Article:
Date of Completion
Dr. Wei Sun, Dr. Eric Jordan, Dr. Alexander Staroselsky
Field of Study
Master of Engineering
Computationally handling cracks generally results in numerically unstable results. Specifically handling the infinite stresses at the crack tip as well as the abrupt change from virgin material to failed material creates numerical instabilities. This project seeks to determine if phase field physics theory, particularly the physics based modification developed by B. N. Cassenti, can be appropriately applied to cracks. Phase field theory introduces an additional state variable, the phase of the material. The phase represents the level of failure (by cracking), and diffuses the failure along a crack by specified equations. The modification, based on a variational principle, was tested in this project.
To test this theory, two test cases were modeled using finite difference approximations. Test 1 applied shear loading creating a mode II fracture. This test case allowed the accuracy of the crack propagation, particularly the kink angle, to be shown. Test 2 applied tension to a crack in a standard mode I fracture. This allowed for the stress intensity factor to be measured.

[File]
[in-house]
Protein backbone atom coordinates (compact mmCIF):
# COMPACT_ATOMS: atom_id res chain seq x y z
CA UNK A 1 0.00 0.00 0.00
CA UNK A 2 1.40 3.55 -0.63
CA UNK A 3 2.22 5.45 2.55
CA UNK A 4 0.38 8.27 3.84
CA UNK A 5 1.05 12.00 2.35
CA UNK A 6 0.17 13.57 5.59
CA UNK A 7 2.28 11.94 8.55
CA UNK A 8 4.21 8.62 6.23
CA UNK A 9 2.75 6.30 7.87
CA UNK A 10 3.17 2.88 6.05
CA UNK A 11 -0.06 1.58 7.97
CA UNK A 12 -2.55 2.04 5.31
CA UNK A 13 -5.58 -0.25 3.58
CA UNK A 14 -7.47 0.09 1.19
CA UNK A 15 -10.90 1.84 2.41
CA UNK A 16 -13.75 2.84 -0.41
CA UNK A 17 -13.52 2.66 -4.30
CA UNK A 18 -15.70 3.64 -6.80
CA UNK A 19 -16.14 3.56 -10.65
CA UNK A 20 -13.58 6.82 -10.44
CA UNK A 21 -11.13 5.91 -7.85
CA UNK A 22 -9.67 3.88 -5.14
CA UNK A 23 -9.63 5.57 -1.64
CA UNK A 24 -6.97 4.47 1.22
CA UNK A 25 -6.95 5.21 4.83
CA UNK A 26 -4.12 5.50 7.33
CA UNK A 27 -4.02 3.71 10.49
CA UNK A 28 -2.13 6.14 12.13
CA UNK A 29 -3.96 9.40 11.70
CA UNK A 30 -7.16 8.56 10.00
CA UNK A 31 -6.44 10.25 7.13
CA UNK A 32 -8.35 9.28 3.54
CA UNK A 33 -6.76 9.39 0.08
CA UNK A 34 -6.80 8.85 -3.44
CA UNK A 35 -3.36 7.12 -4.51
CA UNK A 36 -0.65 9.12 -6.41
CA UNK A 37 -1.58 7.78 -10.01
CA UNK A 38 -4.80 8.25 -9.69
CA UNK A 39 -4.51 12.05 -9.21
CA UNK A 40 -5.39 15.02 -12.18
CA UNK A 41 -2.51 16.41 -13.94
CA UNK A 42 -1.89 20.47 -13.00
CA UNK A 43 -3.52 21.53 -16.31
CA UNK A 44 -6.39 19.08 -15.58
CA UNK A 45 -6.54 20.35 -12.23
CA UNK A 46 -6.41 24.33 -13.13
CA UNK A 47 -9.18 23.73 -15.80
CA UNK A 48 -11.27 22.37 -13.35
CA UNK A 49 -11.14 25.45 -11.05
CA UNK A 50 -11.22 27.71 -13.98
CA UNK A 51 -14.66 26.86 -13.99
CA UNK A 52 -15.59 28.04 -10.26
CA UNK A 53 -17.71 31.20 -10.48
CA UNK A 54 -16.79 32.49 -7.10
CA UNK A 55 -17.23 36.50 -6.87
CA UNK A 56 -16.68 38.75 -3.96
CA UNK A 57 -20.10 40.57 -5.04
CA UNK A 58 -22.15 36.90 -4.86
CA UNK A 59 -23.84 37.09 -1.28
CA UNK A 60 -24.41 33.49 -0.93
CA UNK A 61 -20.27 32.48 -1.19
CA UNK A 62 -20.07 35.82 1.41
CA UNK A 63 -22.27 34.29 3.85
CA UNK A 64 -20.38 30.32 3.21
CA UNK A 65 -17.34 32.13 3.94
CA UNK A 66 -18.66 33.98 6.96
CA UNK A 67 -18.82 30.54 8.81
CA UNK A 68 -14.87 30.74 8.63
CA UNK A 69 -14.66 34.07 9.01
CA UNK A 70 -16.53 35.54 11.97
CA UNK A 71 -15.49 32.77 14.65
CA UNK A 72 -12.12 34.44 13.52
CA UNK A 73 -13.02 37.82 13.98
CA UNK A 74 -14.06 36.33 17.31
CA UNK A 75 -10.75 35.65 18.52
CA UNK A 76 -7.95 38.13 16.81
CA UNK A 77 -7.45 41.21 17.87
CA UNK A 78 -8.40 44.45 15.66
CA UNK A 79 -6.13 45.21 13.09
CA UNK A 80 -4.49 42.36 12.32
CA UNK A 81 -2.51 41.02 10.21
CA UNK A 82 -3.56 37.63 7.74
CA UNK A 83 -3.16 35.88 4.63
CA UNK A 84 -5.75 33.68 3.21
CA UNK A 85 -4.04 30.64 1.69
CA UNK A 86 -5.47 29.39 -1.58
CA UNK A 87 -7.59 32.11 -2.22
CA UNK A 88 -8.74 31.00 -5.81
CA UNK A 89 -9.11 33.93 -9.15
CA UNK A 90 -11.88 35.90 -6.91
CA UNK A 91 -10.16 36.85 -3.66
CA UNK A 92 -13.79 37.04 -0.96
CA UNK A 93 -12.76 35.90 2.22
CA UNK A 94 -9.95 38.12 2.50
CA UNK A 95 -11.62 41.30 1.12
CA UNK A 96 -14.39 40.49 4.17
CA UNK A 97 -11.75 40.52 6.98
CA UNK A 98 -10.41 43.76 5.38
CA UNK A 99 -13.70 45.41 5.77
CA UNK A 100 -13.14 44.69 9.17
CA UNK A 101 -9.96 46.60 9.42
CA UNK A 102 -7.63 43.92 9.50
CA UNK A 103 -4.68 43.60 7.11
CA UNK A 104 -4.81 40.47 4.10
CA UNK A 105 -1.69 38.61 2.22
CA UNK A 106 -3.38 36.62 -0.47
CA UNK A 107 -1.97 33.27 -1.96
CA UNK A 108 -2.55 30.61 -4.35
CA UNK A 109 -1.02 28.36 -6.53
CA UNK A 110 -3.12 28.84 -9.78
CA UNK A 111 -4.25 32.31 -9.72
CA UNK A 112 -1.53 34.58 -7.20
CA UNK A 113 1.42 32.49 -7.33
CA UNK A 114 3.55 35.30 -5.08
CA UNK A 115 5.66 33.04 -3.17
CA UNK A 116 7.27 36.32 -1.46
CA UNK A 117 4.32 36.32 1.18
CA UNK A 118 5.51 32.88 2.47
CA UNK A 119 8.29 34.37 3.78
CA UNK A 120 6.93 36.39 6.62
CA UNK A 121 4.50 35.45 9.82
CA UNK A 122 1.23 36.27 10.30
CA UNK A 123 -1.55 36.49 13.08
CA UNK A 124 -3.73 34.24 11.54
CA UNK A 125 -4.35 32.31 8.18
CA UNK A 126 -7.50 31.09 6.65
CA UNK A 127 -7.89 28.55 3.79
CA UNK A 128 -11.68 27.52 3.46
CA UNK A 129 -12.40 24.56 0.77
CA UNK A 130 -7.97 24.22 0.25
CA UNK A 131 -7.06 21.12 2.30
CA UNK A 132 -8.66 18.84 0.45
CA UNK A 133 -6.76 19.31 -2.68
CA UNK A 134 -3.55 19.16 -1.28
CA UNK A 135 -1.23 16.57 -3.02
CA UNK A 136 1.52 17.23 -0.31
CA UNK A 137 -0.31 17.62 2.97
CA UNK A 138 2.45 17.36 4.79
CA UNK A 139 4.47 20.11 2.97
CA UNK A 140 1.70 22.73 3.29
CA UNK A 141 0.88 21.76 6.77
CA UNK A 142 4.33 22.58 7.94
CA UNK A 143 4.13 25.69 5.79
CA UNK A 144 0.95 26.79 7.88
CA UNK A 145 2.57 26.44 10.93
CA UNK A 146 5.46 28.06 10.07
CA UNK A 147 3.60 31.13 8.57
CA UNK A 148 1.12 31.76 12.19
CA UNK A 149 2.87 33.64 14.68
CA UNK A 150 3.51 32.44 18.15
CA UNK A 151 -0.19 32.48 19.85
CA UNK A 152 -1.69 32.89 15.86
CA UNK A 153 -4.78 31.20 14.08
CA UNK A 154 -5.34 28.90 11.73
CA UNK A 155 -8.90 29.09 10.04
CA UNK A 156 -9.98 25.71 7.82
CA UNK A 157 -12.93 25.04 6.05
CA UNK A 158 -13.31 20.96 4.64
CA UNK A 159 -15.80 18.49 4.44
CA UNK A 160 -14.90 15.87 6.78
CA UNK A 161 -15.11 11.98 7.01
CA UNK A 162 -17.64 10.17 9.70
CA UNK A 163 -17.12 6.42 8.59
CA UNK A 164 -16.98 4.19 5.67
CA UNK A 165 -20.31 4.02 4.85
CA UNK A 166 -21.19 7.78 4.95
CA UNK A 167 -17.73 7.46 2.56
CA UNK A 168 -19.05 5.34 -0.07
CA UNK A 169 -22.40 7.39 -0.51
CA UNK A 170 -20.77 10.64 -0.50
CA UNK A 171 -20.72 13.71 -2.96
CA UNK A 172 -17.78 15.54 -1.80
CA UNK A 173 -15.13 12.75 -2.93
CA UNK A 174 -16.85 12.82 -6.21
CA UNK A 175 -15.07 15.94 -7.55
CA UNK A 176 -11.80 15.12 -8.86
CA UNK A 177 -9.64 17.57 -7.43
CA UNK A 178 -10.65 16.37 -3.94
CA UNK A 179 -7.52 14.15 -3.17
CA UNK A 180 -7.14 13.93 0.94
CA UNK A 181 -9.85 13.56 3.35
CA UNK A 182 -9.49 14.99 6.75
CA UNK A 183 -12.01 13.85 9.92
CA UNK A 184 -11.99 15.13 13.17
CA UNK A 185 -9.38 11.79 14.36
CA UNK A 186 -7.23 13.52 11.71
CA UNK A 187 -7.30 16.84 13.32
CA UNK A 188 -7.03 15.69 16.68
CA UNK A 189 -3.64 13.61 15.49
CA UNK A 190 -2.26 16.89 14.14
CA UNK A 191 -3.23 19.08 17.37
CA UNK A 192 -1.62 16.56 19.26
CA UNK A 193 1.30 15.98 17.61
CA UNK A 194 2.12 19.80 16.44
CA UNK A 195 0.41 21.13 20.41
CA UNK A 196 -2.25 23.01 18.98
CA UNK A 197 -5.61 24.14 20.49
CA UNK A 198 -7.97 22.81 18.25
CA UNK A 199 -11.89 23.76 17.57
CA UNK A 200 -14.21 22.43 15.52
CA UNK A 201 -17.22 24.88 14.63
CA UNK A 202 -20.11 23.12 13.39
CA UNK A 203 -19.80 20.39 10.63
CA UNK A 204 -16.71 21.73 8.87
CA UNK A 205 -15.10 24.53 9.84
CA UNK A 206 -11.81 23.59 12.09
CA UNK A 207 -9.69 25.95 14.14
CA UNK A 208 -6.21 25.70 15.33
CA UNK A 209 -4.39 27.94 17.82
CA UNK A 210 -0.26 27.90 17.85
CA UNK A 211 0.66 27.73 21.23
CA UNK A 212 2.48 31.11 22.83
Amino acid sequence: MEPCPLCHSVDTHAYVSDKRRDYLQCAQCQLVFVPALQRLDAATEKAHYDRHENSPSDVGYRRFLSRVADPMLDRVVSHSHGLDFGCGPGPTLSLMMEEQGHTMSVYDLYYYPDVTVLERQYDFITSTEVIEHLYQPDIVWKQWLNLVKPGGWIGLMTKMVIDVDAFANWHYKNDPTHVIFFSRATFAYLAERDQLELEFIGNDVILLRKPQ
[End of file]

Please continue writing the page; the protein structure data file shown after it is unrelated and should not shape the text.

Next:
Both test cases provided results that were compared to calculations from fracture mechanics theory. In both test cases the results of the phase diffusion and stress distribution agreed with the results from fracture mechanics. From the results, it is clear that the particular physics based variational formulation can be appropriately applied to cracks.
This project has successfully proven that this theory is ready to be implemented into a finite element program using a custom user element that includes additional state variables.
Oren, Nicholas W., "A Finite Difference Implementation of Phase Field Theory" (2012). Master's Theses. 368.
Dr. Brice N. Cassenti